Of course, it’s been an awful time. But those who are naturally depressed during the holidays should not cast their eyes towards Los Angeles City Hall for relief. The stories of the past month are of a city where corruption occurs naturally, and without consequence.
The President of the Public Works Commission is charged with drunkenness, child endangerment, and is being investigated for child abandonment. Not only does she keep her $130,000 a year job, the City pays her leave time while she undergoes an undisclosed … The public who pays her salary isn’t even privy to what she’s being treated for. And she finds some sympathy at the local newspaper—who instead assails the young woman’s critics, rather than the process of how she came to such a lofty position in the first place: by virtue of being a Councilmember’s daughter.
One of the young City media officials, one who happens to be very disrespectful to local online media although his own experience is grounded in such, ghost-writes a fictitious letter to a publication, singing the praises of his own Councilman, and is found out by a secondary, declining newspaper. Not only is no disciplinary action taken, the Councilman starts privately lashing out at media members for bringing attention to the story.
The City’s order-taking former Housing chief, who doesn’t seem to do math very well, or at least doesn’t seem to know the number of rentals the City runs, returns from Washington and is reappointed to her lucrative housing post–without even bothering to make an appearance before the City Council that votes to confirm her by an astonishing majority.
After a party downtown, a City Councilmember rear-ends a citizen. The police are called—and show up over two hours after the accident transpires. The matter is now being pressed as a civil matter. The local constables praise the Councilmember for being cooperative.
As if all that weren’t enough, the thrice-adulterous Mayor of Los Angeles, many times spotted apparently drunk on the job, even in morning hours—a Mayor who has never shown much interest in democracy, and wouldn’t even debate his opponents in his own last election—is up for promotion to a post in the second Obama Administration.
To cap it all off, the former fishwrap of record for these parts, whose editorial board is stuffed to the gills with overpaid former news schlubs who have no idea how to work opinion pieces, thinks all of the foregoing is simply business as usual for the city, and even often leans on Villaraigosa appointed commissioners to criticize the Mayor’s critics.
It’s not business as usual. Not at all. Los Angeles used to have leaders who actually led by example—by real moral example as well as by instructive political theater, rather than the theater of the absurd we have today.
This will come as a shock to all, I’m sure, but when I worked for Mayor Bradley’s City of Los Angeles, I was once involved in a personnel dispute within my department. I didn’t like something that had happened to me, and took the matter to the City’s Personnel Commission.
My own story is dull. But the case that went before mine made an enormous impression on me, about the way a city could really work when the Mayor meant business.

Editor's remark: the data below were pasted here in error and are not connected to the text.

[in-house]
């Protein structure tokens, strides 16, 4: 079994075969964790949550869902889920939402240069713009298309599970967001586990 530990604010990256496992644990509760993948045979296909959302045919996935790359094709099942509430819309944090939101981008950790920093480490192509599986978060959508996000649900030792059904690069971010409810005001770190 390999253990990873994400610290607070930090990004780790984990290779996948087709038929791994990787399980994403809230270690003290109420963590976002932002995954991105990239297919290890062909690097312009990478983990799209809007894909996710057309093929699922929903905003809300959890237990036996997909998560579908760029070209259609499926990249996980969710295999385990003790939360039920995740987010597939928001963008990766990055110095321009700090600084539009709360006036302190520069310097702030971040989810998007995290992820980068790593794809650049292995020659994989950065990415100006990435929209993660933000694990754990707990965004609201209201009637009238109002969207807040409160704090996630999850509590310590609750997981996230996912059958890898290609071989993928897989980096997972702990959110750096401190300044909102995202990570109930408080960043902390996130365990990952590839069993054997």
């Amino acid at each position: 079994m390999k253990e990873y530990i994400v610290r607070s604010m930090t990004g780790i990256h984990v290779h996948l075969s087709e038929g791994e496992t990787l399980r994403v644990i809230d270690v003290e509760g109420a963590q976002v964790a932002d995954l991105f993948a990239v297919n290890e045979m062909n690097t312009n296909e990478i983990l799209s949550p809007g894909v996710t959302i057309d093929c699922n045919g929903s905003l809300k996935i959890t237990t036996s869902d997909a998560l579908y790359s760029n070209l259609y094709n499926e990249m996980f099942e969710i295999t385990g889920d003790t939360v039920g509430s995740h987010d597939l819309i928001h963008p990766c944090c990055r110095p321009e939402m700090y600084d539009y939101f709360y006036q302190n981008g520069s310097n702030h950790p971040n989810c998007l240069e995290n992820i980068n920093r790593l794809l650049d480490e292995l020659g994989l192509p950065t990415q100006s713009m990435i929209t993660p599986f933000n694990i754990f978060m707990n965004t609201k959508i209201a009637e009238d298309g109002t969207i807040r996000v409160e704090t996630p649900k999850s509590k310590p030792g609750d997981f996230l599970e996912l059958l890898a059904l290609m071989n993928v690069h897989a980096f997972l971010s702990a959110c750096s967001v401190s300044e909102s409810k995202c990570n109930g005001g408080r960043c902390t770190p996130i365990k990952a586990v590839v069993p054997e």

This all happened a little ways after the 1992 riot.
Before my own case, the Personnel Commission, presided over by the Reverend Cecil Flowers, heard a case of suspension without pay of a City Police Dispatcher.
Teary-eyed, the dispatcher pleaded her case.
Yes, she saw on television that she was ordered by Mayor Bradley—as were all City employees—to come to work in the middle of the riot. But she wasn’t ordered directly, and the riot had scared her, and most of all, it had scared her three little children.
“Don’t go in, mommy,” her little ones pleaded. “We’re scared for you.”
On the second day of the four-day riot, the dispatcher stayed at home—and was promptly suspended for a month without pay.
Bradley’s Personnel Commission needed no time to deliberate on this one.
“The Mayor said, ‘all personnel,’” Flowers told the woman. “This was important to the public safety of the city. We’re sorry. But we’re upholding your suspension.”
Those days were by no means golden—we of a certain age all remember, it was the hostility between Bradley and his Police Chief that amplified the riot in its nascent hours. Still, it’s hard to imagine this kind of thing happening on a commission appointed by Mayor Antonio Villaraigosa—where the commissioners themselves may be under investigation.
It’s hard to imagine the City punishing any of its own personnel for any kind of action at all.
And the Los Angeles Times will even go so far as to apologize for a poor Commission President, supposedly in a leadership position, who has one drunk driving charge, one child endangerment charge, and one child abandonment charge under investigation.
It’s hard to imagine this kind of editorial effort from real opinion writers.
But it’s not hard to imagine City Councilmembers voting themselves pay raises, nodding and winking to others while letting all transgressions pass, or trying to game the press when they’re caught red handed in yet another ethical circus.
After seven and a half years, at the holidays, this is Mayor Villaraigosa’s city government: a city government of corruption without consequence. Thank God there’s only six months left of it. The city’s fishwrap, however, may be beyond redemption.
(Joseph Mailander is a writer, an LA observer and a contributor to CityWatch. He is also the author of New World Triptych and The Plasma of Terror. Mailander blogs at www.josephmailander.com. Retrieved from CityWatch.)